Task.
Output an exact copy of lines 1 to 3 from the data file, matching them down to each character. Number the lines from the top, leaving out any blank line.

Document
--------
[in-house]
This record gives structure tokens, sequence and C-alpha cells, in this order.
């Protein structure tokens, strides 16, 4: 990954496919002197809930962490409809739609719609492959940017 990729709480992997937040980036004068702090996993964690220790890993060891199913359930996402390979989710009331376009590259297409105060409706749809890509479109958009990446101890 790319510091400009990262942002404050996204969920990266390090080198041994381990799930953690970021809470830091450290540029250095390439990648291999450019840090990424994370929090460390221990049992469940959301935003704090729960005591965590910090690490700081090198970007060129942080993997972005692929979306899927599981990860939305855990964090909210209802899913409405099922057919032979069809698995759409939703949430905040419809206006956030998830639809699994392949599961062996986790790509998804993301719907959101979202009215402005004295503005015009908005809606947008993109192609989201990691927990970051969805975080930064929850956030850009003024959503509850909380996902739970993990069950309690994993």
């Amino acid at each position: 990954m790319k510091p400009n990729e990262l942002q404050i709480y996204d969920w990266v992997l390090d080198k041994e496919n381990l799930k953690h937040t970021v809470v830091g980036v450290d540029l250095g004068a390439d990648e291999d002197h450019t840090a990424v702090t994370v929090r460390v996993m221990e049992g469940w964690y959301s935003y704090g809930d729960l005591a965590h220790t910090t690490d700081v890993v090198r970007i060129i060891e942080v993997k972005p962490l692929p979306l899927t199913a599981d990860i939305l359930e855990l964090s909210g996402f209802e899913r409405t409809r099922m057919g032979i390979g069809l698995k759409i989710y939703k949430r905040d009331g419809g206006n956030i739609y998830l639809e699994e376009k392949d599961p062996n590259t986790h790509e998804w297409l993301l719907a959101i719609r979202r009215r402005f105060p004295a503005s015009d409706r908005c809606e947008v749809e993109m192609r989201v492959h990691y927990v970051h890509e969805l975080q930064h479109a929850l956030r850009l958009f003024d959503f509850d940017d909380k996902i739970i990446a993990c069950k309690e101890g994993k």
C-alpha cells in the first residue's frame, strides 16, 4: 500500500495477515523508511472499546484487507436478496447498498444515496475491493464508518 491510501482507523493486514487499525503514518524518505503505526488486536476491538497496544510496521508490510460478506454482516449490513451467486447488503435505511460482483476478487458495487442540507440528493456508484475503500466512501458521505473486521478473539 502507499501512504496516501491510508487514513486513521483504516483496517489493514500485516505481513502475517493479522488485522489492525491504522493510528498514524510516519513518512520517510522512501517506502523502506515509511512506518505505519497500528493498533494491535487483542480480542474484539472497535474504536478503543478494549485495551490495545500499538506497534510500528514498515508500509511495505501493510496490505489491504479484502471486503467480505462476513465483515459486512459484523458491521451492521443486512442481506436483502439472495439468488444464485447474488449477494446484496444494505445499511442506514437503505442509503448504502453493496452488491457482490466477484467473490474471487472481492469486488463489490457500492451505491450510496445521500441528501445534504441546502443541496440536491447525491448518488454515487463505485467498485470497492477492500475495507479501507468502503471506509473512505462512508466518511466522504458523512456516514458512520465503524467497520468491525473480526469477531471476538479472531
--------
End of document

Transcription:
[in-house]
This record gives structure tokens, sequence and C-alpha cells, in this order.
């Protein structure tokens, strides 16, 4: 990954496919002197809930962490409809739609719609492959940017 990729709480992997937040980036004068702090996993964690220790890993060891199913359930996402390979989710009331376009590259297409105060409706749809890509479109958009990446101890 790319510091400009990262942002404050996204969920990266390090080198041994381990799930953690970021809470830091450290540029250095390439990648291999450019840090990424994370929090460390221990049992469940959301935003704090729960005591965590910090690490700081090198970007060129942080993997972005692929979306899927599981990860939305855990964090909210209802899913409405099922057919032979069809698995759409939703949430905040419809206006956030998830639809699994392949599961062996986790790509998804993301719907959101979202009215402005004295503005015009908005809606947008993109192609989201990691927990970051969805975080930064929850956030850009003024959503509850909380996902739970993990069950309690994993």